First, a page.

52. ok, since I need to restate it... communities where new buyers can't get into a home because of a restrictive fine system that is liened on the property. In those cases the properties look bad, the neighbors are upset, the bank can't do anything, the old owners can't be found, the property wont close because the liens are still on the property, so the new buyers end up extending mortgages and paying penalties to the bank as well, and the property sits... finally the buyer gives up and moves on, and the property hasn't been fixed, the neighbors are still mad, the bank is still hamstrung... THOSE communities, like I stated before.

  53. Maybe "Bart" is actually Buchanan?
    It's one or the other, for sure.

  54. Anon at 7:33am,

    Don't know the outcome but here is the name of the young man in question.

    Loren Rowyn
    Telephone 323-554-0019

    Let us know any follow up information!

  55. Eric, regardless of your opinion on the movie... the quote fits, and I think we can agree that someone like Bart wouldn't be referencing the movie...

  56. Nonsense, spanky. Again, this is about encouraging absentee property owners to maintain their properties. Enough with the magic monkeys. Is it because you live in a world where complex BS is the standard issue that you're totally baffled by something that is this plain and honest?

  57. Buchanan probably wouldn't know what the movie is either.

    I have NEVER been elected (or appointed) to ANYTHING in the city.

    What's with the conspiracy theory?

  58. The Big Lebowski sucked. Makes perfect sense that Bart would quote it. Particularly if he was trying to get down. Kind of Richard Nixon in a way.

  59. Buchanan? Now you're John Buchanan? Damn. Is it really you, Sybil?

  60. Whoever this is, he certainly has quite a patronizing air about him.

  61. Eric - ever heard "the devil is in the details"?

    It's a good idea, but when you look at actually applying the regulation, it needs to meet the intended goal. This idea has been tried elsewhere, and has failed to meet the intended goal. Why would we adopt something that isn't going to serve a purpose?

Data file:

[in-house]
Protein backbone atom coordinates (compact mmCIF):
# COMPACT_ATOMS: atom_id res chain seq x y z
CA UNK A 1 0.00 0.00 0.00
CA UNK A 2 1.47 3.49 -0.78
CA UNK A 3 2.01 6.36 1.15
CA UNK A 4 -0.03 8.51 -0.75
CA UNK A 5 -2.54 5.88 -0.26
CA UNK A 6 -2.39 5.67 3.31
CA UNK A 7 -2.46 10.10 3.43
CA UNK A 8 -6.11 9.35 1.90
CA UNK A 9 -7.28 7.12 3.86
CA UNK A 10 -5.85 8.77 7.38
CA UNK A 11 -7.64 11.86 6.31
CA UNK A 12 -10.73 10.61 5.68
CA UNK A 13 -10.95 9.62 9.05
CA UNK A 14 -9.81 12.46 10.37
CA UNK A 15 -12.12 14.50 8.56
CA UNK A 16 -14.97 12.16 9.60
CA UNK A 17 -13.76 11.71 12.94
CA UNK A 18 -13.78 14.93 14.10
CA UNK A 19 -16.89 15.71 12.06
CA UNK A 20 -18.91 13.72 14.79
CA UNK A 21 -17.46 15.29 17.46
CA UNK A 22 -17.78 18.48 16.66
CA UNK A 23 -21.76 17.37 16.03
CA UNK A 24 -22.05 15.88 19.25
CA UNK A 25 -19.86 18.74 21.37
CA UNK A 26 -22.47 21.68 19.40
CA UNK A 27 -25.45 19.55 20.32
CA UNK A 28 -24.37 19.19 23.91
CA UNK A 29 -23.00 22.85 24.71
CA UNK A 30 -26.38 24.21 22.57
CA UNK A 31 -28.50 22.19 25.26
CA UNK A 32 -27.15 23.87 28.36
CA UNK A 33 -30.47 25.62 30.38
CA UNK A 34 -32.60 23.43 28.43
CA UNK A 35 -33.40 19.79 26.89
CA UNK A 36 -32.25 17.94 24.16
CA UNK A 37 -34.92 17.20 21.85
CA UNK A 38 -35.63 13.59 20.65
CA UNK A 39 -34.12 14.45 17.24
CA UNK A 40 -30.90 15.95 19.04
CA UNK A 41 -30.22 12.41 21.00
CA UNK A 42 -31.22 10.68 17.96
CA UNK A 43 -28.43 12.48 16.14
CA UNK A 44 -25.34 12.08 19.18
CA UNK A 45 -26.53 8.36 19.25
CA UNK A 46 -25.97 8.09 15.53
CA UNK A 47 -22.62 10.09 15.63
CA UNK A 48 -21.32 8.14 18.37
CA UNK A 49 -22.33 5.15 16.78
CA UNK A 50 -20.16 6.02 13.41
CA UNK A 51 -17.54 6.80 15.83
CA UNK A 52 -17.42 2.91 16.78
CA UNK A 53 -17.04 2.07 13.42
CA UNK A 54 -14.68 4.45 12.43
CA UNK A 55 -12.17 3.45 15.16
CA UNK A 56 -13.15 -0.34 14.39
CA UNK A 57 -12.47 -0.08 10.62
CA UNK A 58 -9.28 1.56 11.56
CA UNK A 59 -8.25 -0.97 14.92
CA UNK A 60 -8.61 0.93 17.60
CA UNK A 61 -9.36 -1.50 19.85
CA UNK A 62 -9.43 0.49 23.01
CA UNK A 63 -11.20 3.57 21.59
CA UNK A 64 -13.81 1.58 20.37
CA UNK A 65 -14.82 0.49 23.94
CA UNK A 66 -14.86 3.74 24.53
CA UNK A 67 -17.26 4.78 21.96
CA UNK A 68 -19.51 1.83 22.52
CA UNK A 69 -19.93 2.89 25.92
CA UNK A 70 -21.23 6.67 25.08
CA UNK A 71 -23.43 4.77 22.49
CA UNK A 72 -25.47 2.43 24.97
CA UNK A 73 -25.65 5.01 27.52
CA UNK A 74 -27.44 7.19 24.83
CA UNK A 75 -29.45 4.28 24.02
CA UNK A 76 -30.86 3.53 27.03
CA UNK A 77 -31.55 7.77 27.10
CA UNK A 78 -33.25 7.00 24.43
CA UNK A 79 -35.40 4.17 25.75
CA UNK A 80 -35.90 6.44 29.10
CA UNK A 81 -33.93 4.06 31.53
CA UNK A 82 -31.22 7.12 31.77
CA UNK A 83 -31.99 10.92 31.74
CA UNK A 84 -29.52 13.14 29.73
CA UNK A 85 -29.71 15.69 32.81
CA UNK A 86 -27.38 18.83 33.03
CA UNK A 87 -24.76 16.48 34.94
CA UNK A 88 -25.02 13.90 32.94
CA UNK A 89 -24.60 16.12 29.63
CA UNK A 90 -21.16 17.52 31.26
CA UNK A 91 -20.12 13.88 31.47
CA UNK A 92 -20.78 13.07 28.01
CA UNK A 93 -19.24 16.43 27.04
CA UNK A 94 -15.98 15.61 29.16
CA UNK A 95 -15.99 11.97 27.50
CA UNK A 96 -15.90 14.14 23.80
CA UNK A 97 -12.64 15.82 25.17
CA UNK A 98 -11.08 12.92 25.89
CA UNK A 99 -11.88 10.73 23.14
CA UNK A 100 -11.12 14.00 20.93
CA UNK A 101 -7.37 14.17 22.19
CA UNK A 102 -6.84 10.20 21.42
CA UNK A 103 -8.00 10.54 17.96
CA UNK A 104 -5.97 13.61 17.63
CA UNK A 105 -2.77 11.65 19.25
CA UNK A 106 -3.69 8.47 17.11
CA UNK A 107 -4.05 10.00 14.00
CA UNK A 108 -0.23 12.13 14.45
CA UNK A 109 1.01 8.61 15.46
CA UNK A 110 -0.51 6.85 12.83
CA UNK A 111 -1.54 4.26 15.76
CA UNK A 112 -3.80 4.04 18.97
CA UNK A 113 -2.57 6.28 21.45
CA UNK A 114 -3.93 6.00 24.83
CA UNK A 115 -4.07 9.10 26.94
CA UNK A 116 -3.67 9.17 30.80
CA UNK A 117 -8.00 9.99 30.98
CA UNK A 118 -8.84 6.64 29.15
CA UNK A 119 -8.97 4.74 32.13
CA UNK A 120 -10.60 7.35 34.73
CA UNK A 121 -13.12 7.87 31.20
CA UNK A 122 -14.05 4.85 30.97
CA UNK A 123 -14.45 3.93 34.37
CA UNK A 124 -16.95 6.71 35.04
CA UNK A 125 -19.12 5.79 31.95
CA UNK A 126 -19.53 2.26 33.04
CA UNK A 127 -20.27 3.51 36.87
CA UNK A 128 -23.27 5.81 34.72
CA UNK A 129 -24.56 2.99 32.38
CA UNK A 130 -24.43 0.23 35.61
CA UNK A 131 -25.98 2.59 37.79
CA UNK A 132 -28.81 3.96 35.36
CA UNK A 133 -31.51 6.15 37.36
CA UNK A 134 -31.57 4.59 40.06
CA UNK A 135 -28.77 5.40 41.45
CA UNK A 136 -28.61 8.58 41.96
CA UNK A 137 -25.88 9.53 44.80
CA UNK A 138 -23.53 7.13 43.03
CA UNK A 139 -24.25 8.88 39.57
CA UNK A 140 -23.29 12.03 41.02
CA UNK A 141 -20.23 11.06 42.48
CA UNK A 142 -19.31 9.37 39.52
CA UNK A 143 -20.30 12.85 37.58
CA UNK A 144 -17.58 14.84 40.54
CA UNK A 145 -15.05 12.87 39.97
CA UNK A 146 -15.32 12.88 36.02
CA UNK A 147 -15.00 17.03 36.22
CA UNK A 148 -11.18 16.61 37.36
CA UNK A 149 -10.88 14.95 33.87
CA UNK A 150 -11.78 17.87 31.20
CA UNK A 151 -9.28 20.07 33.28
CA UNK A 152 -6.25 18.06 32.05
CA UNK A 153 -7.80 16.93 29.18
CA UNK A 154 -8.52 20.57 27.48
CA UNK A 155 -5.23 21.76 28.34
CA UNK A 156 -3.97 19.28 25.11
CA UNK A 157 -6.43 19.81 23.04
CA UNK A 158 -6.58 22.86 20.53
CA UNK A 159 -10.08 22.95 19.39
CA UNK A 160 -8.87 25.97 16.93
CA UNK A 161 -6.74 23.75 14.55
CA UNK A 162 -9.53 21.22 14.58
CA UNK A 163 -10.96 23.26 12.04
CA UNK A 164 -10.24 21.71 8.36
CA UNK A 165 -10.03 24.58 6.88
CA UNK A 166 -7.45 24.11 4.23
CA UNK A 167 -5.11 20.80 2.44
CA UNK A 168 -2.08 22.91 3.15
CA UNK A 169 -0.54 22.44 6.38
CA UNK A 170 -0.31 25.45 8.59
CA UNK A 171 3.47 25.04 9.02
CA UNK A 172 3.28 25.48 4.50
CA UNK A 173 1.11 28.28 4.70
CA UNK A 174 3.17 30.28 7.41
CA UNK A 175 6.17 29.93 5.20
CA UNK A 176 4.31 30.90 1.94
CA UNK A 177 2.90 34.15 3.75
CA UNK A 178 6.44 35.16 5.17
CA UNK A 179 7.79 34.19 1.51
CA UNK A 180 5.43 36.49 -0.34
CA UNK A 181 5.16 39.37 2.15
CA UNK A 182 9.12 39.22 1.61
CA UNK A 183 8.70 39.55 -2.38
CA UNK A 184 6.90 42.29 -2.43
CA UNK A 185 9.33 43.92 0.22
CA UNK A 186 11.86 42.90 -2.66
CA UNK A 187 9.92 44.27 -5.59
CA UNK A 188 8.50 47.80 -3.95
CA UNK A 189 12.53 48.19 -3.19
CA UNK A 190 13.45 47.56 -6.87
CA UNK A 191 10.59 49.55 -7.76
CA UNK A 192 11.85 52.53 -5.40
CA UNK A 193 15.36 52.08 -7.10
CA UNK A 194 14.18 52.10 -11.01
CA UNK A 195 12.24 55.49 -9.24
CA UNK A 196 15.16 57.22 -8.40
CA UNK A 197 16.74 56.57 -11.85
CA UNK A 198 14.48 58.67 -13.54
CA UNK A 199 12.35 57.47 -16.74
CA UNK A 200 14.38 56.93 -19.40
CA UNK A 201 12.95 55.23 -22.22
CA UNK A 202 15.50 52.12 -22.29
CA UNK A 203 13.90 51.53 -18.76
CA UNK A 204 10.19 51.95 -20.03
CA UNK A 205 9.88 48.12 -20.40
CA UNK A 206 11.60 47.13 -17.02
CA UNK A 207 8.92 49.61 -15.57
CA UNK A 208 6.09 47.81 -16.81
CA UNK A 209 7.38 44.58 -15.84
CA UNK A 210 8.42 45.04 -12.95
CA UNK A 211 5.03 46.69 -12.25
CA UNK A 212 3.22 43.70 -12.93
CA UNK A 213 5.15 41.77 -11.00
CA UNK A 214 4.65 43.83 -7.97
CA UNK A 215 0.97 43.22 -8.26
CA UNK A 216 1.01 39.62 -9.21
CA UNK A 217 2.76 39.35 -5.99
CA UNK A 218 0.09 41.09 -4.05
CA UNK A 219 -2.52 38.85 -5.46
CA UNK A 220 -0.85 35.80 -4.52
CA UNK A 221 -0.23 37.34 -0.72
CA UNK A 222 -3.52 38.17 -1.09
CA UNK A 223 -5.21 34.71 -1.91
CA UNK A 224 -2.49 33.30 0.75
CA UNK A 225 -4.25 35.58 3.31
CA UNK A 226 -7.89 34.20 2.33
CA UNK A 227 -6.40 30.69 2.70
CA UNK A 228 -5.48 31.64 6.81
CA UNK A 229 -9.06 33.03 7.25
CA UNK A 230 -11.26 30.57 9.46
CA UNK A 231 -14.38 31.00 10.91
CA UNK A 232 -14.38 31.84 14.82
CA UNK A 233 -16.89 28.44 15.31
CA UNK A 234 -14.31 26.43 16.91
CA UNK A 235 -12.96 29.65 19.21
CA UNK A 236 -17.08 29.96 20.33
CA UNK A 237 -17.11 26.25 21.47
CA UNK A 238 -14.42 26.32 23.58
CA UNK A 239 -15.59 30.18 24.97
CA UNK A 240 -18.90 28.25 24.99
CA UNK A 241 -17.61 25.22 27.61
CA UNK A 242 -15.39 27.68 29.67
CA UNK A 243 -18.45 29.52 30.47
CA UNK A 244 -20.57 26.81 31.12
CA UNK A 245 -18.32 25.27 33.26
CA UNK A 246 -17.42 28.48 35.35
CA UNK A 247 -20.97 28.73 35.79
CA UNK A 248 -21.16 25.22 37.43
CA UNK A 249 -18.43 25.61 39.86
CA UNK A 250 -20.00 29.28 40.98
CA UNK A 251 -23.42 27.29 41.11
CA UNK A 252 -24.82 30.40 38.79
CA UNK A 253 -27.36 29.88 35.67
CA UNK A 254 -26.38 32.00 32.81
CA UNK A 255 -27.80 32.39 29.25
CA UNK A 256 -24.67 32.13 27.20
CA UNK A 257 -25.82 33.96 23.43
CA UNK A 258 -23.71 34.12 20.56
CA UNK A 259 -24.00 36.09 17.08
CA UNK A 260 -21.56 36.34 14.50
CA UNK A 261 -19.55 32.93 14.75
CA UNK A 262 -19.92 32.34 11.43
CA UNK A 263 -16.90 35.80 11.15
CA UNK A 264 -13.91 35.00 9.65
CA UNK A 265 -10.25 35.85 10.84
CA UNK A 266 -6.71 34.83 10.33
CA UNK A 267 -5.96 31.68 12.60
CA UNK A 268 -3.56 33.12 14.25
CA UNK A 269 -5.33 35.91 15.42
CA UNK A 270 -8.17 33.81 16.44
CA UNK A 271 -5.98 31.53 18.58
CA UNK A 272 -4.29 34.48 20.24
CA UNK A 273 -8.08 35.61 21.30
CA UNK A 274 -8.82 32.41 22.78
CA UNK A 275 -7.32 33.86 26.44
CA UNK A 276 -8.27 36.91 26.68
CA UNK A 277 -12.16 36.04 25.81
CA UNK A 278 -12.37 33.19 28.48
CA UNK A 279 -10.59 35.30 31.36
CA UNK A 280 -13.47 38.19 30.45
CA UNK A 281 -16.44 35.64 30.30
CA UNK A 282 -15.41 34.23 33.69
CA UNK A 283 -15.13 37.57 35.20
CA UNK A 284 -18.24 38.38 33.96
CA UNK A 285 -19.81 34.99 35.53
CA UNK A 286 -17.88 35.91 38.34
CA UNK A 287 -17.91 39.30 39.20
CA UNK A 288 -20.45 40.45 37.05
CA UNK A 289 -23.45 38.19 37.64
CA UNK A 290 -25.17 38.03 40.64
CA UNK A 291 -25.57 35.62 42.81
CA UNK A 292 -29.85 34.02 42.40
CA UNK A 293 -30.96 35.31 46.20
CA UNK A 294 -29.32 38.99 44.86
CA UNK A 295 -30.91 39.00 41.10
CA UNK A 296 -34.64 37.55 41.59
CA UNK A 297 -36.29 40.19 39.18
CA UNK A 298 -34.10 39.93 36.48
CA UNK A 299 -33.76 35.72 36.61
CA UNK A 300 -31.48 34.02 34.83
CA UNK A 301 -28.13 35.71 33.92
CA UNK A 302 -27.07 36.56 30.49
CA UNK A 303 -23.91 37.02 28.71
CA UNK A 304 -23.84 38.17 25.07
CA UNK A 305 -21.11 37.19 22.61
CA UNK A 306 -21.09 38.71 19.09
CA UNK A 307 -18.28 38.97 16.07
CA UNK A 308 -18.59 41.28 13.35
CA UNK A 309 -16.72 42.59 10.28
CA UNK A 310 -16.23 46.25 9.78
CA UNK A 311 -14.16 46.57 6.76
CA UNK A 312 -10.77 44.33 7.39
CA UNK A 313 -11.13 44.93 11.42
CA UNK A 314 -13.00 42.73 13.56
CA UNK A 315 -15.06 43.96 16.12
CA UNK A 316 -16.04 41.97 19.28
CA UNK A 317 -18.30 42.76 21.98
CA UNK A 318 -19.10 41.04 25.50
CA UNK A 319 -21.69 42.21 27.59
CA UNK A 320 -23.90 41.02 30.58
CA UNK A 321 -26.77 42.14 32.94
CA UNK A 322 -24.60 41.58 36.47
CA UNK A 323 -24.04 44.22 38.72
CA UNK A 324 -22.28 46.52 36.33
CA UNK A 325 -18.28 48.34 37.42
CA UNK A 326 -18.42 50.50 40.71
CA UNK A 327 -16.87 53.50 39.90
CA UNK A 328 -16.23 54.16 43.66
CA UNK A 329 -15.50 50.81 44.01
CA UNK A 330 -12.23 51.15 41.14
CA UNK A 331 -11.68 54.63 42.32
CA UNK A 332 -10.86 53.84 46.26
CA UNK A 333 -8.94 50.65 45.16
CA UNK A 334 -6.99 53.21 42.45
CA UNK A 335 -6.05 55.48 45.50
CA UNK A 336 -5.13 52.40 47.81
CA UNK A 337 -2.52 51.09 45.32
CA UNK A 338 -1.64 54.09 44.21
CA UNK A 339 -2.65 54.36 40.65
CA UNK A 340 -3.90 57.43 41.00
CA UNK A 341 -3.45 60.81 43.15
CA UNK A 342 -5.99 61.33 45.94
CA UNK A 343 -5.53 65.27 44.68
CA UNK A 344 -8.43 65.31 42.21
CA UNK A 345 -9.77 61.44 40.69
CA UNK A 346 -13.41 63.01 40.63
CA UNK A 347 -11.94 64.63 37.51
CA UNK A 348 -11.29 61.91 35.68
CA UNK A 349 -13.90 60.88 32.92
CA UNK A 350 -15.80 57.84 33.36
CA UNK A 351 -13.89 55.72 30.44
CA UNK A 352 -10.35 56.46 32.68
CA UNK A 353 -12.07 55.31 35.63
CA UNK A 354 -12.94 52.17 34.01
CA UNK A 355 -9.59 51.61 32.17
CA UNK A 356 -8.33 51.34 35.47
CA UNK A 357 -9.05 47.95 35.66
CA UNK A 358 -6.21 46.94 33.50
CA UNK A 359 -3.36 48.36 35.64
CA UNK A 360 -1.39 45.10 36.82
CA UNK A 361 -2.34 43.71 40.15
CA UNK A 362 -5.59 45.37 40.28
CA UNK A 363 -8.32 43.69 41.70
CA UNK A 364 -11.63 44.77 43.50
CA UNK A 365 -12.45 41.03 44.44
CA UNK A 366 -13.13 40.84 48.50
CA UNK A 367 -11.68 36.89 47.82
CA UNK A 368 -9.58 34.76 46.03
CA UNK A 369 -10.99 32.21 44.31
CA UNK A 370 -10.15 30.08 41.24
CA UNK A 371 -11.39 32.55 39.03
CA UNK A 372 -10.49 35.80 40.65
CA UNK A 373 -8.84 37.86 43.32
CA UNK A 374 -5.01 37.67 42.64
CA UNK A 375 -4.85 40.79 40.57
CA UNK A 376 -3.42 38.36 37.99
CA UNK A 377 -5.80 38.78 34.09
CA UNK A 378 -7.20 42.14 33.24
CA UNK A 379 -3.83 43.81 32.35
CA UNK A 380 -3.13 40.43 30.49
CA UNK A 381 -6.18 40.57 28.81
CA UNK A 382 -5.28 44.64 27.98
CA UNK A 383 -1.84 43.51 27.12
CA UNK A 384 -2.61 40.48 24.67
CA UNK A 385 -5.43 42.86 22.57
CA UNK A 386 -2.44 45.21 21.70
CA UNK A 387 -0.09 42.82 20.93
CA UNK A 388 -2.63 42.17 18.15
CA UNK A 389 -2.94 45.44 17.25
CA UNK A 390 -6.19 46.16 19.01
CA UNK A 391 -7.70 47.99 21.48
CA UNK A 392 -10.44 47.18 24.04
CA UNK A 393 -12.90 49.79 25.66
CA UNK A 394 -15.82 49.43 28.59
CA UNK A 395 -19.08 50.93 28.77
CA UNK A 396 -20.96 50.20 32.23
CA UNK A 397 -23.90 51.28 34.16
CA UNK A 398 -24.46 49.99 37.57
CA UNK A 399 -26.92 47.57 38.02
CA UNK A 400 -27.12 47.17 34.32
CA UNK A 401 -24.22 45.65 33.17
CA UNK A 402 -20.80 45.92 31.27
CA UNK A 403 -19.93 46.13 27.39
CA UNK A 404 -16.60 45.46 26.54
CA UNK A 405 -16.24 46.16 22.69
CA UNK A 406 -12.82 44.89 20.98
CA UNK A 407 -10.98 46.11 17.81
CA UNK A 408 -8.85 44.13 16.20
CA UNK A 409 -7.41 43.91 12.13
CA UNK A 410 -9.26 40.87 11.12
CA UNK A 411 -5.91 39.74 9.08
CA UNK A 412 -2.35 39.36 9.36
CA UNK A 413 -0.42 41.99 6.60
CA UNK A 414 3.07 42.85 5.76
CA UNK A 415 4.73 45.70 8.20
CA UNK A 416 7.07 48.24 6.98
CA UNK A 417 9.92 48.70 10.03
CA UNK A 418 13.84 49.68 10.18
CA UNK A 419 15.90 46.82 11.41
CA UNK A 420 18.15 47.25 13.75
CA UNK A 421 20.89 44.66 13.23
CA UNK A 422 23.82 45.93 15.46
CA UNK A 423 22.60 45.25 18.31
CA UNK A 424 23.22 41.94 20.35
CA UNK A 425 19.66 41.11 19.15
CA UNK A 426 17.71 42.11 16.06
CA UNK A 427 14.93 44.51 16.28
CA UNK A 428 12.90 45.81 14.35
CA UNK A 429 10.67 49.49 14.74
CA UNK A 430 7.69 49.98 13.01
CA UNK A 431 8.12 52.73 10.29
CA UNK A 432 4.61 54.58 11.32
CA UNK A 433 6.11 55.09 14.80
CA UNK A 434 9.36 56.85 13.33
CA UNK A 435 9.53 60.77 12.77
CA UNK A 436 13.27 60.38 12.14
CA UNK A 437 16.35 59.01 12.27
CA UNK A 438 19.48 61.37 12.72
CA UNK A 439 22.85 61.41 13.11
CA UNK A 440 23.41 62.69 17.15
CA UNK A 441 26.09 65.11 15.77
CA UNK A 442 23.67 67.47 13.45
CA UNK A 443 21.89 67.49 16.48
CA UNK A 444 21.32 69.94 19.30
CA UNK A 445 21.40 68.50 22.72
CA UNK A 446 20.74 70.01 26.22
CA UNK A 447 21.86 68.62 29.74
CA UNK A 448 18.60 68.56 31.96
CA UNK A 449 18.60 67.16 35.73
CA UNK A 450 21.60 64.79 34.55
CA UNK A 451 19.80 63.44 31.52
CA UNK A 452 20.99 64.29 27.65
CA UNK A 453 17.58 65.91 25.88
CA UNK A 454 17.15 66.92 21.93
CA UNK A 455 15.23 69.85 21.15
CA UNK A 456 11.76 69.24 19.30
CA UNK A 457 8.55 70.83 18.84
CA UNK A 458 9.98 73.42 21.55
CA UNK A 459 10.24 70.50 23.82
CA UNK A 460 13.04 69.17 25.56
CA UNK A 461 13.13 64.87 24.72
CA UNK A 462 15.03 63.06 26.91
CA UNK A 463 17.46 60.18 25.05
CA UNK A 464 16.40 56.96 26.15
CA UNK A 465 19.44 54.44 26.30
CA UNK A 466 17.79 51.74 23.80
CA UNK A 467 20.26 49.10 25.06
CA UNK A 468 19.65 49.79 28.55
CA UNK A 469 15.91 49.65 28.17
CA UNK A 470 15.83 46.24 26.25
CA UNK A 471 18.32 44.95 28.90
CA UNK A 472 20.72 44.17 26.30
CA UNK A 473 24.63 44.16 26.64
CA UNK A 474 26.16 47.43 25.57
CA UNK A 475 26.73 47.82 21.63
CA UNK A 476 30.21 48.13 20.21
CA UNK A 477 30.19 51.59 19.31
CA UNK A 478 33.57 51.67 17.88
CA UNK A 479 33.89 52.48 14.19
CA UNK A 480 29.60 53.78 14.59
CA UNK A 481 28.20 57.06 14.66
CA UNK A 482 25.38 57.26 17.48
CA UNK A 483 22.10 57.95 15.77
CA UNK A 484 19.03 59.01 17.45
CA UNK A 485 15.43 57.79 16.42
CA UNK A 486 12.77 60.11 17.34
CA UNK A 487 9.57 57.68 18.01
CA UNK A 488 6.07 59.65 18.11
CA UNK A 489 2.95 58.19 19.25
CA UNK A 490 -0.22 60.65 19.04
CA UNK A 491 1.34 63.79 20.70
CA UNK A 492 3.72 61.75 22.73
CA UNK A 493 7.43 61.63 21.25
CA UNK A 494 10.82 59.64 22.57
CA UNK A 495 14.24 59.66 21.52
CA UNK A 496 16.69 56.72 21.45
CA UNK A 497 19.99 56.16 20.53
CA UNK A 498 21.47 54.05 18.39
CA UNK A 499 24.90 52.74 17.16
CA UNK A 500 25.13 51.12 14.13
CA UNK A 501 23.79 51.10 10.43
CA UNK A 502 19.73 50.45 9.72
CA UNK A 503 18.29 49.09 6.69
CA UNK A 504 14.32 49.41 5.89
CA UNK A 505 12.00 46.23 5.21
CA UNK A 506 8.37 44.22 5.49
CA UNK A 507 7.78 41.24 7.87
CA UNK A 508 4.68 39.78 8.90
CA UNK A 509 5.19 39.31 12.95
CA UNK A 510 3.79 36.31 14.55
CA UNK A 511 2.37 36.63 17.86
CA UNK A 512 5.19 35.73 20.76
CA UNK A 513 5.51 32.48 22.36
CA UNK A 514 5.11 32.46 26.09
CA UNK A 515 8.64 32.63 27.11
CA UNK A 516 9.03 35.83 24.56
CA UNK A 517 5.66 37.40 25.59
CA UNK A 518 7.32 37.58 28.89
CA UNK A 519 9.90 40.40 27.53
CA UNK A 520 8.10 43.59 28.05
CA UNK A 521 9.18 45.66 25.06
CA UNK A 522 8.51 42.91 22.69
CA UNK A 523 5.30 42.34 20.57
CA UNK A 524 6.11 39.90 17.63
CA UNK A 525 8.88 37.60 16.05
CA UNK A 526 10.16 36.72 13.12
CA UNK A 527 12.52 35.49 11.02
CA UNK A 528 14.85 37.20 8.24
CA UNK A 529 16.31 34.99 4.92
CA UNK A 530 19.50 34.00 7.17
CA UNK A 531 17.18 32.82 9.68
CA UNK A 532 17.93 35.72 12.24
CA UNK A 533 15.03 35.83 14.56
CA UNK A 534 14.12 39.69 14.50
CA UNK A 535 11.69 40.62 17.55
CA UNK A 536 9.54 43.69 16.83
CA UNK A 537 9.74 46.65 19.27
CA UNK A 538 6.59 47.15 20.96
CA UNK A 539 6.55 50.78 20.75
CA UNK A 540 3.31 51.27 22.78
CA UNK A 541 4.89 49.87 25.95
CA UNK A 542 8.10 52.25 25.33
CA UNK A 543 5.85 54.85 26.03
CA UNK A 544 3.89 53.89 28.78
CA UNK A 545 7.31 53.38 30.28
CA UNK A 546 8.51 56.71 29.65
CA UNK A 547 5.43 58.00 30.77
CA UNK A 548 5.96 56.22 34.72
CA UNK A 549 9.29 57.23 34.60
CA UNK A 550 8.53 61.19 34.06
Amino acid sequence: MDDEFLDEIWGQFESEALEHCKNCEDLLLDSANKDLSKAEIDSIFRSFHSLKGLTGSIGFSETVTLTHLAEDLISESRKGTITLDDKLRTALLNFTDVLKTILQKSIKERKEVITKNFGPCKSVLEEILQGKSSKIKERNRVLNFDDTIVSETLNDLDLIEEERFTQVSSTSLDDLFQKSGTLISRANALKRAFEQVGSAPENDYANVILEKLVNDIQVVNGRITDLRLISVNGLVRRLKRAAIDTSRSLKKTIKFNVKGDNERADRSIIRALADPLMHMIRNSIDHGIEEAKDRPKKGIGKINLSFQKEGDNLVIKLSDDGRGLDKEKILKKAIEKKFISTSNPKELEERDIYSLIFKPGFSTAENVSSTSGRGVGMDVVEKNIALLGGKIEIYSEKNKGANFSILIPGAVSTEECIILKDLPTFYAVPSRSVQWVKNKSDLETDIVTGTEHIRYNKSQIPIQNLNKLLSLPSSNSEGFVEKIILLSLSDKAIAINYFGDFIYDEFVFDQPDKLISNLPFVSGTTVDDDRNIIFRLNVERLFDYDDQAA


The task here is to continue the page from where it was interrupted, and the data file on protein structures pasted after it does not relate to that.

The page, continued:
Yes, go after absentee property owners to maintain their properties. Absolutely. That is why we have health and safety inspectors, let's use them for this purpose. The skilled nursing facility, yes, let's make them keep up their property.

    Broadly painting ALL properties to go after specific instances, and establishing a regulation and fine system that actually puts up an impediment to meeting the goal... is a bad path to go down.

    You want to go after SNF? Fine, the way you do it is strengthen the health and safety language as applied to commercially zoned properties. You establish a shorter fining window. You establish a "remediation" period, and penalties for not complying, and assess interest on unpaid fines. That meets your goal.

    You want to go after absentee landlords? Fine, you follow a similar program for the SNF, you make sure rental properties have business licenses, you attach fines to renewals, and file them with the state franchise tax board as well as the secretary of state to attach to corporate filings. While you're at it, make low-cost redevelopment loans available to fix up properties that qualify.

    You want to go after investors who are letting their properties go? Well chances are they either want to flip the property or get a renter in, find a way to speed them along so the property looks good again.

    There are better solutions that meet the goals without putting everyone's properties into these categories.

    Why does this have to be a fight when we are working to the same end?

  62. Sorry for appearing patronizing, I was a little miffed at having to restate something that was stated earlier because I didnt provide every detail in the last post. It seemed dismissive to treat it that way.

  63. Get down by quoting a movie from the mid 90s? That seems... well... ridiculous.

  64. You certainly are a devil with the details. Love the jargon you use. Who ever thought getting absentee property owners to water their lawns would be so complicated!

  65. Howzie @ 2:13 - That certainly that was my take.